Food for thought…


I must start this post with a disclaimer.  This is not advice, this is just what works for me!

I touched on diet and nutrition in last week’s post but I thought this week I would focus a bit more on pre,  during and post run nutrition. Again, this is just what I do and it seems to work for me (although I’m sure it could do with some improvement). One thing I’ve learned from running with a wide variety of people over the last few years is that everyone is very different and has their own things that work for them.

So I guess the best place to start is at the beginning – the ‘pre’.

I don’t really think too much about what I eat the night before a run, unless it is a marathon (and possibly before an ultra – I’ll let you know about that in a few weeks after I’ve done one!). I do find that when I do an early morning Pump class at the gym and I haven’t had much protein in my dinner, I do tend to struggle lifting the weights, but I don’t seem to have the same problem when it comes to early runs.

Pre-marathon it’s definitely pizza and cider… that has worked for me 3 times now and I have no intention of changing. I am sure this is at least 90% superstition but still… to change it now would be to tempt fate! (I did have the same meal before a particularly awful half marathon but I am certain it wasn’t my pre-race dinner that brought me undone that day!)

Breakfast is easy. It’s always pretty much the same. Before an early morning run it’s a nut bar. (Some people might say I am a nut bar, getting up that early to run!) I used to do the same before a parkrun but lately I’ve been getting up earlier and having a full breakfast – I think that’s certainly part of the reason why my times have improved lately but I think that’s a bit controversial,  and doesn’t work for everyone.

Breakfast is normally 2 hours pre-run (and always at least 2 hours if it’s a race) but I did test that theory once on a Sunday long run day when I had been out late the night before and couldn’t face getting up at 5:30 to eat breakfast! I gave myself an extra half hour sleep-in and had no issues as a result of having eaten 90 minutes pre-run.

The idea of NOT eating breakfast before a long run has been tested too… EPIC fail that was. I would absolutely sacrifice a few hours sleep to get that meal in… I did it this very weekend as a matter of fact. Got home at 2 and up at 6 to eat breakfast. I definitely struggled on that run but nowhere near as much as I would have,  had I slept another hour and not eaten. The one exception I would make to that is the Fanatics Christmas Day half marathon, which starts at 6am on Christmas Day. There is approximately zero chance of me getting up at 4am (or even 4:30) on Christmas Day for a social run. I did get up at 4am for the Gold Coast half last year but that was an actual race. With bling and all. And NOT on Christmas Day. Completely different!

My breakfast normally consists of cereal (I am partial to 2 Weetbix, a serve of muesli and a sprinkling of chia seeds) with rice milk. When I have travelled for events I have always taken my race-day cereal with me!
Prior to a race I will also have an XS Energy drink (sort of in the same vein as Red Bull but without the sugar – I find it doesn’t cause the massive spike and then crash that Red Bull has when I’ve tried it) about half an hour before the start. I do also sometimes have one before a parkrun when I want to go hard.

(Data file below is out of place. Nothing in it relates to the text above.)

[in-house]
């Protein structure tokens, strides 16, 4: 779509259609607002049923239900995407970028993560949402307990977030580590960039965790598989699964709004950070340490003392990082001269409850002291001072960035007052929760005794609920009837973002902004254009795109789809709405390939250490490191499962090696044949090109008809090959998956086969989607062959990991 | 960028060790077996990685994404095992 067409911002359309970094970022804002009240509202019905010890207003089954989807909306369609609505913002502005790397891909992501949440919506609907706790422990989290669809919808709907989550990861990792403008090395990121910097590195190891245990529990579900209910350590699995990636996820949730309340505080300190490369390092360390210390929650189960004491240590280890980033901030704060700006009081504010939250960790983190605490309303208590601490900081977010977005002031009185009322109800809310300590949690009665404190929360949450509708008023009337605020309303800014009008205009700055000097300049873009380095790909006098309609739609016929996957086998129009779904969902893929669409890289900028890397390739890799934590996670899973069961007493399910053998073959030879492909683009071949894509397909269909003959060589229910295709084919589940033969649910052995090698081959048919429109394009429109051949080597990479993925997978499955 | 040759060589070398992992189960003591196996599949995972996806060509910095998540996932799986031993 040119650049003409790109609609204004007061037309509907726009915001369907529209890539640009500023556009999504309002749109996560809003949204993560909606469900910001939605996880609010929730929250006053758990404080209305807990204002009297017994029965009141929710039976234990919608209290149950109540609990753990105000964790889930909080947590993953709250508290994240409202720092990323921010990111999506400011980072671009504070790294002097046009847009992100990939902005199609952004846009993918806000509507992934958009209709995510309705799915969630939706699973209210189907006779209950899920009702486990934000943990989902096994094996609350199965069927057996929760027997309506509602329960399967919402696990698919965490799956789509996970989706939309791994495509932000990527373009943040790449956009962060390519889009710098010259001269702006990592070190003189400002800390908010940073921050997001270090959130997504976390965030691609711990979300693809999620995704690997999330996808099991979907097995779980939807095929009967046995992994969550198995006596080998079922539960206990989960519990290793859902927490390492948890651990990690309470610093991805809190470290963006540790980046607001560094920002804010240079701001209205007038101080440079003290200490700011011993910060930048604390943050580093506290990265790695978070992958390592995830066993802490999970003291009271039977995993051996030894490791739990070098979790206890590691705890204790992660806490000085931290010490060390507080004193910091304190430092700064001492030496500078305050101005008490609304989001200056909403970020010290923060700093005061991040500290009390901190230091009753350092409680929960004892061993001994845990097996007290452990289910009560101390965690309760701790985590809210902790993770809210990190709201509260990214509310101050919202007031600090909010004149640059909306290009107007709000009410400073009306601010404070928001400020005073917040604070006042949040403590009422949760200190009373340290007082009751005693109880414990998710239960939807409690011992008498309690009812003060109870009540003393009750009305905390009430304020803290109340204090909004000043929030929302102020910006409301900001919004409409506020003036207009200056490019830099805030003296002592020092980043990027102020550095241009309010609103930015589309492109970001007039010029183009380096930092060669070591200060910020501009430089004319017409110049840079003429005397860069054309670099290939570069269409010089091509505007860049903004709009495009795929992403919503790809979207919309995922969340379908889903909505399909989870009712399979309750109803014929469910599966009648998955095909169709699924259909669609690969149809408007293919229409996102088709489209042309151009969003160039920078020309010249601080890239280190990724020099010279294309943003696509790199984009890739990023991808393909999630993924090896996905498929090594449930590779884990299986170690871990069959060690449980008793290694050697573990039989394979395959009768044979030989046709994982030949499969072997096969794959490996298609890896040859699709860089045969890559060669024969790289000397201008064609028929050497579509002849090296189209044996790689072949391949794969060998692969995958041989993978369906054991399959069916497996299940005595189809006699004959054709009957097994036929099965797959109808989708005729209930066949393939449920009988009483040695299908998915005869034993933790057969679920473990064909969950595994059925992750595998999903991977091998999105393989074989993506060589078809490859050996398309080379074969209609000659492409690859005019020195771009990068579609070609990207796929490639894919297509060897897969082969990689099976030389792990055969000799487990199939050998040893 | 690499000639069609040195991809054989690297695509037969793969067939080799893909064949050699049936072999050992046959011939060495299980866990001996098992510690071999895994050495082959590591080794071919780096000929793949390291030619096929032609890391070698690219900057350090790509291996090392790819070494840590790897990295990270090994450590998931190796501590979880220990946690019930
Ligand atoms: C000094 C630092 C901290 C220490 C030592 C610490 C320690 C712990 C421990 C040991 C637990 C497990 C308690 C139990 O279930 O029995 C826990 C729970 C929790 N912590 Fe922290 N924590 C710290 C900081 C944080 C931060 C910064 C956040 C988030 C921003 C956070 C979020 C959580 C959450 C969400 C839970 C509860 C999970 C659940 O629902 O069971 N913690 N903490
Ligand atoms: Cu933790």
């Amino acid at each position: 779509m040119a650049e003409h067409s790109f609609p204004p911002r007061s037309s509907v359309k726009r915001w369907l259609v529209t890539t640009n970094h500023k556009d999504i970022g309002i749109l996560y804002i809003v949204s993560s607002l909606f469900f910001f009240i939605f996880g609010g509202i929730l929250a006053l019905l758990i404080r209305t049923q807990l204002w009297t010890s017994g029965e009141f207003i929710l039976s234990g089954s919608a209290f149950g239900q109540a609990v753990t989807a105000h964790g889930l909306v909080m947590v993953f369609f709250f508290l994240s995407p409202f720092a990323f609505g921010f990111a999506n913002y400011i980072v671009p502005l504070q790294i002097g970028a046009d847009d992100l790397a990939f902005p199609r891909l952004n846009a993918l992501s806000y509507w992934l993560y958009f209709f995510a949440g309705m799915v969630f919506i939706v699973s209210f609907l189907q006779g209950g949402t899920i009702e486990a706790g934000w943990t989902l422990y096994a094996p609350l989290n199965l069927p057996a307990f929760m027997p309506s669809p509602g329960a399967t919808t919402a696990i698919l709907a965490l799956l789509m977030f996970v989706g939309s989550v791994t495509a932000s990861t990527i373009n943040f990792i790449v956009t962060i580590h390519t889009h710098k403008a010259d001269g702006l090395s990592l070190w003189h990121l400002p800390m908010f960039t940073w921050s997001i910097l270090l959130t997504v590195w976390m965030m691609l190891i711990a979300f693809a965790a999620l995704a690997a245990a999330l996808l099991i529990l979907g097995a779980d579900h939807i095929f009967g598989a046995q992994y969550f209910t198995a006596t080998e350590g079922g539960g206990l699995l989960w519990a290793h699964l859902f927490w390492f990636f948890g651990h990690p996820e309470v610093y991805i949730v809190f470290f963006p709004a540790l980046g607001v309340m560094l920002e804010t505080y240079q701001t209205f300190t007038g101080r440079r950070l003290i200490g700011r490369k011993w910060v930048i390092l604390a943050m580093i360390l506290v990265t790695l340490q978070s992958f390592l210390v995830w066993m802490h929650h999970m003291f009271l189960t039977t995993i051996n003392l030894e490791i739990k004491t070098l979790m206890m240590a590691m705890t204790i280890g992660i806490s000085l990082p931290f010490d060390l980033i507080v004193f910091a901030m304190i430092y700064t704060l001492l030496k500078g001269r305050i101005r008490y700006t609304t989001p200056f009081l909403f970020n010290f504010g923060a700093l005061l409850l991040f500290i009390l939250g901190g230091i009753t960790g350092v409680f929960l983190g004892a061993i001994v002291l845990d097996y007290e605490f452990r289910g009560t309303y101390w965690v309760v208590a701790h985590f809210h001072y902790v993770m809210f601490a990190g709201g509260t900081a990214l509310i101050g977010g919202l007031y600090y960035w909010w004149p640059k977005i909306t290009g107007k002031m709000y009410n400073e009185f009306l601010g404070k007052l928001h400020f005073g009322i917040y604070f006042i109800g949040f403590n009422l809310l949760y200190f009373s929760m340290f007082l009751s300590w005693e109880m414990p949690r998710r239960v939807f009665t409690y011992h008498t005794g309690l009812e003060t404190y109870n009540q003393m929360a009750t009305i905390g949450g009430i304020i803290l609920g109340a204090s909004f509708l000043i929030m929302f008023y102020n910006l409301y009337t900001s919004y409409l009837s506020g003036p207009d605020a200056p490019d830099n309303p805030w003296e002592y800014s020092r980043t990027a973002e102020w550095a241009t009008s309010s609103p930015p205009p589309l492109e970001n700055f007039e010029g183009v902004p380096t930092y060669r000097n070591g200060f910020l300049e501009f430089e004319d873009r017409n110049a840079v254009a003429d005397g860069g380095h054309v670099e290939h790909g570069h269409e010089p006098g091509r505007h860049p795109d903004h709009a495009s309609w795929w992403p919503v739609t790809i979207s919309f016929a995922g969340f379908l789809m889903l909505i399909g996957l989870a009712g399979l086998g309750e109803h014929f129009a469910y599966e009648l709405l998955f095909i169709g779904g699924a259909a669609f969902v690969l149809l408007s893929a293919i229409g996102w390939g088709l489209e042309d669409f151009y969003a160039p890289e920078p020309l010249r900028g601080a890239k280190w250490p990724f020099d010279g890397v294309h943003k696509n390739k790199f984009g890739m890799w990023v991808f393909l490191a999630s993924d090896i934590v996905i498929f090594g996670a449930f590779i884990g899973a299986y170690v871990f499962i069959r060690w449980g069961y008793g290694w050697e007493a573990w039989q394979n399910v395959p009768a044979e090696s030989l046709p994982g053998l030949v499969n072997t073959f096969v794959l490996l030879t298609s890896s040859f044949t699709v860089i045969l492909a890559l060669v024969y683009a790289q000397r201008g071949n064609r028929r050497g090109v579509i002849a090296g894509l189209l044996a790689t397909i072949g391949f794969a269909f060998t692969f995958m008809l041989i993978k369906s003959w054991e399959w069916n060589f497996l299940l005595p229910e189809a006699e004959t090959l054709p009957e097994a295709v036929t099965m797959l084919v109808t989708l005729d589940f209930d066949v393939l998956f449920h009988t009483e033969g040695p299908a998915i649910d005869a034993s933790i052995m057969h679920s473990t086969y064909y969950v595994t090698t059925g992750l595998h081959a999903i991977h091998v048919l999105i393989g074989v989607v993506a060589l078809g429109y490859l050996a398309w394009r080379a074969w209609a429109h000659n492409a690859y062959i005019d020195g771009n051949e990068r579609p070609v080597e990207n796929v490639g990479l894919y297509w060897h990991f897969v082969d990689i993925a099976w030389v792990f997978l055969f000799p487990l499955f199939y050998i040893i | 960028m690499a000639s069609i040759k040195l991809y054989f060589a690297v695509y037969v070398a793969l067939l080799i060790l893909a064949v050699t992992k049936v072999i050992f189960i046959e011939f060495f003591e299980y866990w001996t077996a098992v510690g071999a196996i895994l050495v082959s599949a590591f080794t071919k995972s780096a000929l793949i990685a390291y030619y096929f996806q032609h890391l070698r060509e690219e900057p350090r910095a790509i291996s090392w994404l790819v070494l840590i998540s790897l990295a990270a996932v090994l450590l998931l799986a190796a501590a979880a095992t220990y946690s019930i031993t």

Now for the ‘during’. This depends if it is a race, road run or trail run. Last year I fuelled entirely on Werther’s Original hard candies for all road runs including my marathon. From memory I think I had 6 during the marathon… that was all I consumed other than water,  Voltaren (I only took 2 – late in the piece) and Rhodiola energy supplements (taken at about the halfway mark).

This year I have moved towards sports drinks. I started with orange Gatorade as I just happened to have some in the fridge,  and that seemed to work well. I now use the powder as it’s more economical, and also I don’t make it quite as strong as the bottled stuff. I’m using lemon-lime now and prefer that to the orange.

In my 2 marathons this year I have fuelled with said Gatorade and also musk Life Savers as a backup. No gels for me – I’ve never tried them and don’t particularly want to!

When it comes to trail runs, particularly those over 2 hours,  I use real food. Along with the aforementioned Gatorade and Life Savers, I like to bring a handful of raw almonds, a white bread sandwich with some kind of nut spread (natural peanut butter or my personal favourite, Mayver’s chocolate spread) and a nut bar cut into bite sized portions. So far the longest trail run I’ve done was 35km and that was more than enough food to get me through. I am also partial to Sesame Snaps which are compact and neatly portion-controlled as well as giving a nice little energy boost.

The ‘post’ varies a lot. Firstly I have started having a protein drink after every run, as I was finding it hard to get enough protein in a plant-based diet. After a Sunday long run I have a habit of getting a potato and lentil pie from the local bakery. After the Gold Coast marathon I had a curry and the next morning my legs felt great… so I guess now I’m going to have to have curry after every marathon! (I also had curry after the 6 hour event). After a long hard run it’s not so much a question of ‘what to eat?’, but more ‘how much?’

So there you have it. It’s not for everyone,  but it works for me!


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